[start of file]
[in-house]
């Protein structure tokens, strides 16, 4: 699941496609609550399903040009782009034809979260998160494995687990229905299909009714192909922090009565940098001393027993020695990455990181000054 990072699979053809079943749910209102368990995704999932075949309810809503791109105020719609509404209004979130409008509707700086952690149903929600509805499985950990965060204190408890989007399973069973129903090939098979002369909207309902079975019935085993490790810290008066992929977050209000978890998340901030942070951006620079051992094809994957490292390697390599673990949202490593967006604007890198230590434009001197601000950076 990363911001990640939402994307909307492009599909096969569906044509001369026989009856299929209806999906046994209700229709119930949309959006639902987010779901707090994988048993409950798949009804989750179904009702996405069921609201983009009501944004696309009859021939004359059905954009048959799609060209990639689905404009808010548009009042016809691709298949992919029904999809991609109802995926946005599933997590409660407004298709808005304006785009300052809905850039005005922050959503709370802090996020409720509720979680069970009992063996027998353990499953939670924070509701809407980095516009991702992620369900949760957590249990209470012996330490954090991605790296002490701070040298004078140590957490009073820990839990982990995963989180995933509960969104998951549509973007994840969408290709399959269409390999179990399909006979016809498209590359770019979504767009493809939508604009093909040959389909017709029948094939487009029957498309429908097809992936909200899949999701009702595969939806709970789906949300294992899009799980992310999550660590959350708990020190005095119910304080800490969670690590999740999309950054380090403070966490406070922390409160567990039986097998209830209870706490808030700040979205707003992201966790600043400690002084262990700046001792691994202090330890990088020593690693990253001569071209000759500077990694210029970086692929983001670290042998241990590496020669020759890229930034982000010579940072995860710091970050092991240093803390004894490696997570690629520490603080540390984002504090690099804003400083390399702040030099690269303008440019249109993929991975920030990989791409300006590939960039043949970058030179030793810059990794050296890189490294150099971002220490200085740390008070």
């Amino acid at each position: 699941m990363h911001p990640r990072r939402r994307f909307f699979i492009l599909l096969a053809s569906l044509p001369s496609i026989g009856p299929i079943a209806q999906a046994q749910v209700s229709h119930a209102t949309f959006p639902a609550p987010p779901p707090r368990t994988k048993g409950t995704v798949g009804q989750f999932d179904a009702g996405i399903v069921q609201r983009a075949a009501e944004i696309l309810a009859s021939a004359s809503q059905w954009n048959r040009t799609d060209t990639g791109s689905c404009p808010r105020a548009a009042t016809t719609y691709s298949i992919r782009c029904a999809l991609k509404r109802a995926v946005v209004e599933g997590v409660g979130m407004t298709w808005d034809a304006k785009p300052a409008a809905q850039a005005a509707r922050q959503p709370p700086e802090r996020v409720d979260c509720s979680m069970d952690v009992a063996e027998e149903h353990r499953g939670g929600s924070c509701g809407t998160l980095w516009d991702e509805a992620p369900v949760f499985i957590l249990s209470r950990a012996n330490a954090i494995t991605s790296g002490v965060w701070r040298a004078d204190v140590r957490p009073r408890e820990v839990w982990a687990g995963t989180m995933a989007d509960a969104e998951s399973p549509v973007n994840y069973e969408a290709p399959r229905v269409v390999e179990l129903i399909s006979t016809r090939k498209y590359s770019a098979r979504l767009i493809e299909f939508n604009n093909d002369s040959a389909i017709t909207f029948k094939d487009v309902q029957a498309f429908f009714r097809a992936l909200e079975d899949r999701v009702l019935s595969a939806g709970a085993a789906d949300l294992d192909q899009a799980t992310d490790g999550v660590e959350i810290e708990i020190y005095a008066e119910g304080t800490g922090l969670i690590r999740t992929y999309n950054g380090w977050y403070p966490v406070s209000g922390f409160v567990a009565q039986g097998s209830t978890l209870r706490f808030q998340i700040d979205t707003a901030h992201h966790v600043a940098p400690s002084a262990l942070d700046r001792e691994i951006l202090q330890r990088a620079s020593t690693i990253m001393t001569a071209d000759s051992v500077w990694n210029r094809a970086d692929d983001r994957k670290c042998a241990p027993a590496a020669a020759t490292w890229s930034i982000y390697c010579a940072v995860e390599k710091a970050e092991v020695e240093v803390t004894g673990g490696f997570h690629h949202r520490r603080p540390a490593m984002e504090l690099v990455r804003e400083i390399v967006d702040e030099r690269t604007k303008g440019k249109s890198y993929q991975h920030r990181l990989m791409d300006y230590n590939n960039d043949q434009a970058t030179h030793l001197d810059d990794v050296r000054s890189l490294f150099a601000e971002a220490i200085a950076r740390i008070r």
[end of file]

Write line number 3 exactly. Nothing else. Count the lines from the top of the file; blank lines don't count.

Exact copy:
């Amino acid at each position: 699941m990363h911001p990640r990072r939402r994307f909307f699979i492009l599909l096969a053809s569906l044509p001369s496609i026989g009856p299929i079943a209806q999906a046994q749910v209700s229709h119930a209102t949309f959006p639902a609550p987010p779901p707090r368990t994988k048993g409950t995704v798949g009804q989750f999932d179904a009702g996405i399903v069921q609201r983009a075949a009501e944004i696309l309810a009859s021939a004359s809503q059905w954009n048959r040009t799609d060209t990639g791109s689905c404009p808010r105020a548009a009042t016809t719609y691709s298949i992919r782009c029904a999809l991609k509404r109802a995926v946005v209004e599933g997590v409660g979130m407004t298709w808005d034809a304006k785009p300052a409008a809905q850039a005005a509707r922050q959503p709370p700086e802090r996020v409720d979260c509720s979680m069970d952690v009992a063996e027998e149903h353990r499953g939670g929600s924070c509701g809407t998160l980095w516009d991702e509805a992620p369900v949760f499985i957590l249990s209470r950990a012996n330490a954090i494995t991605s790296g002490v965060w701070r040298a004078d204190v140590r957490p009073r408890e820990v839990w982990a687990g995963t989180m995933a989007d509960a969104e998951s399973p549509v973007n994840y069973e969408a290709p399959r229905v269409v390999e179990l129903i399909s006979t016809r090939k498209y590359s770019a098979r979504l767009i493809e299909f939508n604009n093909d002369s040959a389909i017709t909207f029948k094939d487009v309902q029957a498309f429908f009714r097809a992936l909200e079975d899949r999701v009702l019935s595969a939806g709970a085993a789906d949300l294992d192909q899009a799980t992310d490790g999550v660590e959350i810290e708990i020190y005095a008066e119910g304080t800490g922090l969670i690590r999740t992929y999309n950054g380090w977050y403070p966490v406070s209000g922390f409160v567990a009565q039986g097998s209830t978890l209870r706490f808030q998340i700040d979205t707003a901030h992201h966790v600043a940098p400690s002084a262990l942070d700046r001792e691994i951006l202090q330890r990088a620079s020593t690693i990253m001393t001569a071209d000759s051992v500077w990694n210029r094809a970086d692929d983001r994957k670290c042998a241990p027993a590496a020669a020759t490292w890229s930034i982000y390697c010579a940072v995860e390599k710091a970050e092991v020695e240093v803390t004894g673990g490696f997570h690629h949202r520490r603080p540390a490593m984002e504090l690099v990455r804003e400083i390399v967006d702040e030099r690269t604007k303008g440019k249109s890198y993929q991975h920030r990181l990989m791409d300006y230590n590939n960039d043949q434009a970058t030179h030793l001197d810059d990794v050296r000054s890189l490294f150099a601000e971002a220490i200085a950076r740390i008070r």